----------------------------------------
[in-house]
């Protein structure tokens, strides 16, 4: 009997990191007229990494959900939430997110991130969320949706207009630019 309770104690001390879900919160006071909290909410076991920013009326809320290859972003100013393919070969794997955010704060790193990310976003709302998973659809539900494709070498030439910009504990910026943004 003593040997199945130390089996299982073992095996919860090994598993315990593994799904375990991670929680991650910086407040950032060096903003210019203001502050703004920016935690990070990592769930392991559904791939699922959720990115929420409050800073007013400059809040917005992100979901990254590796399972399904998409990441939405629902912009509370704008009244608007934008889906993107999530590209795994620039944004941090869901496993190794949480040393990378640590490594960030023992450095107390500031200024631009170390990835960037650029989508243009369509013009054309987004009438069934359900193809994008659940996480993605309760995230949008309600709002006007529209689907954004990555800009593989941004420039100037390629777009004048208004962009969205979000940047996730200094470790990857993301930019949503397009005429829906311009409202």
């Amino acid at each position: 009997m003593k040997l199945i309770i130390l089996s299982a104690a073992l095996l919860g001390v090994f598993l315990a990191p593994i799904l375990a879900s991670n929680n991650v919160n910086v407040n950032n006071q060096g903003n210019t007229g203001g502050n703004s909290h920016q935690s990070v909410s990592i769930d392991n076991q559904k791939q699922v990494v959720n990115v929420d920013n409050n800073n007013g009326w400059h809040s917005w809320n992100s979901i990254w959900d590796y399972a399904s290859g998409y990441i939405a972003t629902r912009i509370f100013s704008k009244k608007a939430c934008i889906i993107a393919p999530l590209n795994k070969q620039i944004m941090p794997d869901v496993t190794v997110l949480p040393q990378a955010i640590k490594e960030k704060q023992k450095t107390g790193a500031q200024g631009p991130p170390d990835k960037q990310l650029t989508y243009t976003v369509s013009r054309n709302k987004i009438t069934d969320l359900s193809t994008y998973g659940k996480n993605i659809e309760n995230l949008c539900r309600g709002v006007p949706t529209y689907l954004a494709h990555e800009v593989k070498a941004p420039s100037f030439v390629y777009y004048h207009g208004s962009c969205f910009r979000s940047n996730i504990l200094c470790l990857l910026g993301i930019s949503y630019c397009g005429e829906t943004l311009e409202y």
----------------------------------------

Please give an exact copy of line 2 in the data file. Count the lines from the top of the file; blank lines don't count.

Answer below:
């Protein structure tokens, strides 16, 4: 009997990191007229990494959900939430997110991130969320949706207009630019 309770104690001390879900919160006071909290909410076991920013009326809320290859972003100013393919070969794997955010704060790193990310976003709302998973659809539900494709070498030439910009504990910026943004 003593040997199945130390089996299982073992095996919860090994598993315990593994799904375990991670929680991650910086407040950032060096903003210019203001502050703004920016935690990070990592769930392991559904791939699922959720990115929420409050800073007013400059809040917005992100979901990254590796399972399904998409990441939405629902912009509370704008009244608007934008889906993107999530590209795994620039944004941090869901496993190794949480040393990378640590490594960030023992450095107390500031200024631009170390990835960037650029989508243009369509013009054309987004009438069934359900193809994008659940996480993605309760995230949008309600709002006007529209689907954004990555800009593989941004420039100037390629777009004048208004962009969205979000940047996730200094470790990857993301930019949503397009005429829906311009409202």